Analysts have forecast China could triple both its oil and liquefied natural gas imports from the United States this year, which could offer one solution to cutting the US trade gap and meeting China's energy demand.
"Record-high US oil output and surging demand for gas in China provide a foundation to further boost trade in the long run," Wang Lu, an Asia-Pacific oil and gas analyst at Bloomberg Intelligence.
China could more than double its oil trade with the US this year compared to 2017, she said, and the combination of higher volumes and rising oil prices in 2018 could triple the value of last year's oil trade, which was worth $4.4 billion, or 1.2 percent of 2017's trade deficit.
If US LNG exports growth were to continue throughout the year, LNG trade could also be worth almost triple last year's $644 million, or 0.2 percent of 2017's trade gap of $375 billion, Wang said.
"Trades are currently made from the spot market, yet we expect more long-term deals to be signed in addition to PetroChina's contract with Cheniere Energy," Wang said.
"Private companies such as Guanghui Energy, ENN Group and IDG Energy Investment Group have joined State-owned CNOOC Group, Petro-China and Sinopec in the LNG receiving-terminals business, increasing channels for imports from the US."
According to China National Petroleum Corp's Economics and Technology Research Institute, the US' natural gas export capacity is expected to triple in the next three years. Meanwhile China, which is currently the world's second-largest LNG importer and is experiencing steady economic progress, is the most ideal energy cooperation partner, the institute said.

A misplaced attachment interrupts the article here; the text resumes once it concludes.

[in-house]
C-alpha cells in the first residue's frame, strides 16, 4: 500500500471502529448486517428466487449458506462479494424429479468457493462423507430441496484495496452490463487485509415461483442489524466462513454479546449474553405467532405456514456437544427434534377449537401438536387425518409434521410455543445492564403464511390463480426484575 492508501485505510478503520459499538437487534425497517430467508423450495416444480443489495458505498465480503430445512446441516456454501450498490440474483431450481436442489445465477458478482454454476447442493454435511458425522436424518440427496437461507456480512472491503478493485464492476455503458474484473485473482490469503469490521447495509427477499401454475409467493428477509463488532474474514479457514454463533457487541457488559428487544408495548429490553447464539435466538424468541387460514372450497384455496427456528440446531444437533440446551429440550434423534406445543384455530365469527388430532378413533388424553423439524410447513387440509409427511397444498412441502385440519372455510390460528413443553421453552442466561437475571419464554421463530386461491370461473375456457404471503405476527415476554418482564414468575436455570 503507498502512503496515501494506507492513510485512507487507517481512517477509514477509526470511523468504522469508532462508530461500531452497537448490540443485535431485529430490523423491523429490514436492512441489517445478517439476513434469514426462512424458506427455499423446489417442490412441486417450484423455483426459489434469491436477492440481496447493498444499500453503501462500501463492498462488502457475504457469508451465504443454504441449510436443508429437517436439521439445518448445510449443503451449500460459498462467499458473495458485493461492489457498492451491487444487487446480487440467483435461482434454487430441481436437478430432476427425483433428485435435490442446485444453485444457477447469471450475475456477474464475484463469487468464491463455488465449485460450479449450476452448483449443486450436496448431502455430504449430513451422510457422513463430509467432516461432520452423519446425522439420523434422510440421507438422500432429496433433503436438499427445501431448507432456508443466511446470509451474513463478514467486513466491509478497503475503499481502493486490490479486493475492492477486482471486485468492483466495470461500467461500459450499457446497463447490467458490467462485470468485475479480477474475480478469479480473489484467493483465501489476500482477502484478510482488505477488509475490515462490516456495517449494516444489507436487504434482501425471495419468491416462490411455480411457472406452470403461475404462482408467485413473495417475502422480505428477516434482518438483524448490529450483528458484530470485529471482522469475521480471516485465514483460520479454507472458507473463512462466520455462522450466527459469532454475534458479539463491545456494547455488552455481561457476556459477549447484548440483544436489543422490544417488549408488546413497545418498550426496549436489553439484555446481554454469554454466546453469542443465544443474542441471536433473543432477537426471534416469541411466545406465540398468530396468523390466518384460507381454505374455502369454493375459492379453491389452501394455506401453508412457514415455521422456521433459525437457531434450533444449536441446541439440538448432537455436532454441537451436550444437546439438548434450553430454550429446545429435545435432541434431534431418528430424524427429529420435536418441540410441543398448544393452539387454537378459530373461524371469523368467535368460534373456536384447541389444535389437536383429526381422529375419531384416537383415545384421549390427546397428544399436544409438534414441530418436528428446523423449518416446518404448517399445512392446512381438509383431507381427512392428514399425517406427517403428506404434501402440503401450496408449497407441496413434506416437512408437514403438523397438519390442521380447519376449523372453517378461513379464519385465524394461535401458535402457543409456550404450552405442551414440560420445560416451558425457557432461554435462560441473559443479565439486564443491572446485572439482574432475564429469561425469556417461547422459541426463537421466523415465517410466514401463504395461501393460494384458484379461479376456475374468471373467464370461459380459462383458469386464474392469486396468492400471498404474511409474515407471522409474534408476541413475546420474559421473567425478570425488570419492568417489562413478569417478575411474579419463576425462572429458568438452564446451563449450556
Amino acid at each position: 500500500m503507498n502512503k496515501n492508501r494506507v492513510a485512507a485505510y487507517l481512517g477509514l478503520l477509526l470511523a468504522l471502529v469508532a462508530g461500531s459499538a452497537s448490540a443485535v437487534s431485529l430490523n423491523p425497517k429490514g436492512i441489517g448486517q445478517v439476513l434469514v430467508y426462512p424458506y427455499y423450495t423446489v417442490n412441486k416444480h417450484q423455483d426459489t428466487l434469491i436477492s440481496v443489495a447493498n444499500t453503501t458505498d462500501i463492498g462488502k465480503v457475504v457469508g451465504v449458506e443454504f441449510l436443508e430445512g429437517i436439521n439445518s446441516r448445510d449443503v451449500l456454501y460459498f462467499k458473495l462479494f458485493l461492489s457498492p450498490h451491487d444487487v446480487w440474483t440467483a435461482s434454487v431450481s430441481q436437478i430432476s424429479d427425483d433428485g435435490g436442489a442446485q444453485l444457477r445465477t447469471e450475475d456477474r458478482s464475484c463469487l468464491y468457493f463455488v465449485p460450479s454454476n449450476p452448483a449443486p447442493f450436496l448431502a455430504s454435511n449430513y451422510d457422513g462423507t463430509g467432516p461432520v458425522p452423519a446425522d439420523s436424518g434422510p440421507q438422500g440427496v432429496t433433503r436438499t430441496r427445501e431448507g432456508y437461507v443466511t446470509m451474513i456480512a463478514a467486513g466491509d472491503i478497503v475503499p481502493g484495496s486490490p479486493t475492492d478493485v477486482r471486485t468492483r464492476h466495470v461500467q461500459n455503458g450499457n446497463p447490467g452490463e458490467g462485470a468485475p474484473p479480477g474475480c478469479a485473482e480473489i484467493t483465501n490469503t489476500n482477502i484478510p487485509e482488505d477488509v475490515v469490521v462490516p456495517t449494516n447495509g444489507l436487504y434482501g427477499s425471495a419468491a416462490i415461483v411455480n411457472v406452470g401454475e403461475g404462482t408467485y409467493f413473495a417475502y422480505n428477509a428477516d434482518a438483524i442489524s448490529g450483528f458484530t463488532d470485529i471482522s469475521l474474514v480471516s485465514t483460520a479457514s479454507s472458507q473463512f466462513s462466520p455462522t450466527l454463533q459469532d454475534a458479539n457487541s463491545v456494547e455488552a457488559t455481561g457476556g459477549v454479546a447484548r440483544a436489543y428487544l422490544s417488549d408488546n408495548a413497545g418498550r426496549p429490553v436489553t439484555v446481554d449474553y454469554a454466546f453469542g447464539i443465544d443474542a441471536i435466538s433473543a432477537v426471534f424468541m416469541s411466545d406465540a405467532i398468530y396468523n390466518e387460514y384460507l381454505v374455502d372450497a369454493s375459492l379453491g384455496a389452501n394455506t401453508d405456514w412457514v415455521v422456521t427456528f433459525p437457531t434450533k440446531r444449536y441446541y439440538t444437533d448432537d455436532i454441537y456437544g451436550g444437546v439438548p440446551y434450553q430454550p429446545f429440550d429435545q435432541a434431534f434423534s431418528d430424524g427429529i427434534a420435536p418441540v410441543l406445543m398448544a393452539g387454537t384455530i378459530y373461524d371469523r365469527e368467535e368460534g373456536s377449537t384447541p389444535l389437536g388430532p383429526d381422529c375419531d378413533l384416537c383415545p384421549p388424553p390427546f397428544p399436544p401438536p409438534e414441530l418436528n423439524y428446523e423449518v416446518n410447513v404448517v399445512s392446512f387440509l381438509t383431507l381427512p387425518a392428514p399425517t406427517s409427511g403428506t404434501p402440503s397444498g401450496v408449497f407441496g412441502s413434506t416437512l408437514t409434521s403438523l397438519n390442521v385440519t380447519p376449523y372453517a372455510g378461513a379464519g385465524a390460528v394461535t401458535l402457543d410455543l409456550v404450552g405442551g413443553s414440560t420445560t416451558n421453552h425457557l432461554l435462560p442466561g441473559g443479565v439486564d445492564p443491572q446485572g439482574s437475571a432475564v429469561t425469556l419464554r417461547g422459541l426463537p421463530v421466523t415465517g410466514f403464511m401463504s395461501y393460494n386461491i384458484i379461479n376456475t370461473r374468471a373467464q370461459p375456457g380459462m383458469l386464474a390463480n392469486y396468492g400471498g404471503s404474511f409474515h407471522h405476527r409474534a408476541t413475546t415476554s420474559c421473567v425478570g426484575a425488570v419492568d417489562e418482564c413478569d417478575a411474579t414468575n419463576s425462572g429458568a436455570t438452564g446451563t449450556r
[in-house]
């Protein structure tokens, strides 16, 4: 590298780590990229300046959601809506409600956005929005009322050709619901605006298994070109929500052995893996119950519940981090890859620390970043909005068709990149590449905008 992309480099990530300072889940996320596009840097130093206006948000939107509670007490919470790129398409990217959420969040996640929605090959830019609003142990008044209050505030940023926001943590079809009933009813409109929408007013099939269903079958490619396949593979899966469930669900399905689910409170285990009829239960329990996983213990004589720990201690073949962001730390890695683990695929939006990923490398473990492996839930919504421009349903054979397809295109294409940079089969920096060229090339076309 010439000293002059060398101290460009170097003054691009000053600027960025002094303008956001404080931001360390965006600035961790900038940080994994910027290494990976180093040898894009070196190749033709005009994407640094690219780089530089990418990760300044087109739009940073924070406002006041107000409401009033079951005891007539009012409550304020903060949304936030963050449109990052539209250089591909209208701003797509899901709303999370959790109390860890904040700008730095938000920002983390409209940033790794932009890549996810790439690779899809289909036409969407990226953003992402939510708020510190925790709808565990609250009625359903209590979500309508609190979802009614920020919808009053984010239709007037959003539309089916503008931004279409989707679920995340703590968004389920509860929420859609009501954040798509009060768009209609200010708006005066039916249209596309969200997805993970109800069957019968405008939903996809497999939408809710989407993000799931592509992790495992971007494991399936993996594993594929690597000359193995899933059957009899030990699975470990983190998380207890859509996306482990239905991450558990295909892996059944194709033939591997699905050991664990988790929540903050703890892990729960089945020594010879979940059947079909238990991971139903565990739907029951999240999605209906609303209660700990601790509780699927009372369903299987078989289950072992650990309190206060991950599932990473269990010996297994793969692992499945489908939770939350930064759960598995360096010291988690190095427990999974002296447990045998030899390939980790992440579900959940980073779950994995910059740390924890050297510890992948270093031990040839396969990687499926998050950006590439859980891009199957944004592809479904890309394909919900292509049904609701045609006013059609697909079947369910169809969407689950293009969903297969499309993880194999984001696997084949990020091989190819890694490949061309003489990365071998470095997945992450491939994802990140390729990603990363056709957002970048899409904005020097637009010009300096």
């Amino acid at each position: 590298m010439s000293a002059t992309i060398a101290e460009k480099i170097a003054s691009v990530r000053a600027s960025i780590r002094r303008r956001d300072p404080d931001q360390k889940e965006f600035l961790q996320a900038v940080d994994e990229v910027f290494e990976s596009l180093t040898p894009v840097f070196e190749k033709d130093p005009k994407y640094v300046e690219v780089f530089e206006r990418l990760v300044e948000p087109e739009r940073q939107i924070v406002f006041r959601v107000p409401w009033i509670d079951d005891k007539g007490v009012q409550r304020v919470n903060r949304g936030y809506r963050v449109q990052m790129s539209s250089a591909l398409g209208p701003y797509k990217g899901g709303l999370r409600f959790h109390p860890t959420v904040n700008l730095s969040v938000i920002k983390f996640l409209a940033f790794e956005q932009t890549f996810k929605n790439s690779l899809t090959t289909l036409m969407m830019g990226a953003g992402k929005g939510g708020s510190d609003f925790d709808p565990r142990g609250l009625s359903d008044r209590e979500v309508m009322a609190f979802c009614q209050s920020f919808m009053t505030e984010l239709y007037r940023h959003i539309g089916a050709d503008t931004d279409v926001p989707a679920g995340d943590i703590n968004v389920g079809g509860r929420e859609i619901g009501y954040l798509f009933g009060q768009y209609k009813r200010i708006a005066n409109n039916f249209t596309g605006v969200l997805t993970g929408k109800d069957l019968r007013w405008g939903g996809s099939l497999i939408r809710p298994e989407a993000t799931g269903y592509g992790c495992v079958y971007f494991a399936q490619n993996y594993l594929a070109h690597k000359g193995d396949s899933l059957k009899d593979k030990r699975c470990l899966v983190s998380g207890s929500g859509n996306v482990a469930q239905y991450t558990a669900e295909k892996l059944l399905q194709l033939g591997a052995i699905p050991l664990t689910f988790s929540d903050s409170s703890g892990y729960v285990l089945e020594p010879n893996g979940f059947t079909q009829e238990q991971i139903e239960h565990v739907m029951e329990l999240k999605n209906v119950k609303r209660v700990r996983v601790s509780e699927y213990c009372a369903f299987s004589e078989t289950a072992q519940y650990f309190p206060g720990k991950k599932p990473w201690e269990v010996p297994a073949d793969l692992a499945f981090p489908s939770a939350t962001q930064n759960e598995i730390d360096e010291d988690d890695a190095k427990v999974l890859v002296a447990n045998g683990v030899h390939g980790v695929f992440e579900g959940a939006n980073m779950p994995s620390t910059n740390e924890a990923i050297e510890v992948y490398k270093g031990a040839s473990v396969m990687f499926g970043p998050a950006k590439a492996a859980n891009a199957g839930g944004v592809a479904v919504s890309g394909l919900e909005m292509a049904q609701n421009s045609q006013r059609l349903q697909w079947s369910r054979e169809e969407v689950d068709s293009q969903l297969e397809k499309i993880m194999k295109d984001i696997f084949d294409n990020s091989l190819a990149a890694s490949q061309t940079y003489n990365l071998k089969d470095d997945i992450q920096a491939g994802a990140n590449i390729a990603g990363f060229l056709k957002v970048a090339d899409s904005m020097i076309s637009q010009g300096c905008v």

Figures from the institute show that most of China's LNG imports come from Australia, Qatar, Malaysia and Indonesia, which combined accounted for roughly 80 percent of the country's LNG imports in the past eight years.
As China-US energy cooperation increases, China will be able to import more LNG from the US, providing a more diversified and flexible natural gas import channel that helps to ensure national energy security, while meeting the rapidly surging natural gas demand at home, said Chen Rui, a senior researcher with the CNPC institute.
Li Li, research director at energy consulting company ICIS China, said the record-high oil output in the US and increasing demand for natural gas in China is a mainstay for global energy trade.
China's surging demand for natural gas, under a policy to replace polluting coal with cleaner natural gas, is very lucrative for global energy giants, she said.
Oil refiner China Petroleum and Chemical Corp, also known as Sinopec, is expected to boost US crude oil imports to an all-time high. As the first company in Asia-Pacific to import crude from the US, Sinopec imports the most crude oil worldwide. It forecasts crude oil trade between the world's two largest economies will continue to grow, according to Lyu Dapeng, a company spokesperson.
Another Chinese oil and gas giant has also expressed confidence that the two countries' energy ties are set to deepen, despite trade conflicts.
"There is more room for cooperation than confrontation between the two countries," said China National Petroleum Corp Chairman Wang Yilin.
CNPC signed its first long-term deal with Houston-based Cheniere Energy to import US LNG in February. It has previously cooperated with many US-based companies, including Exxon Mobil Corp, Chevron Corp and ConocoPhillips Co.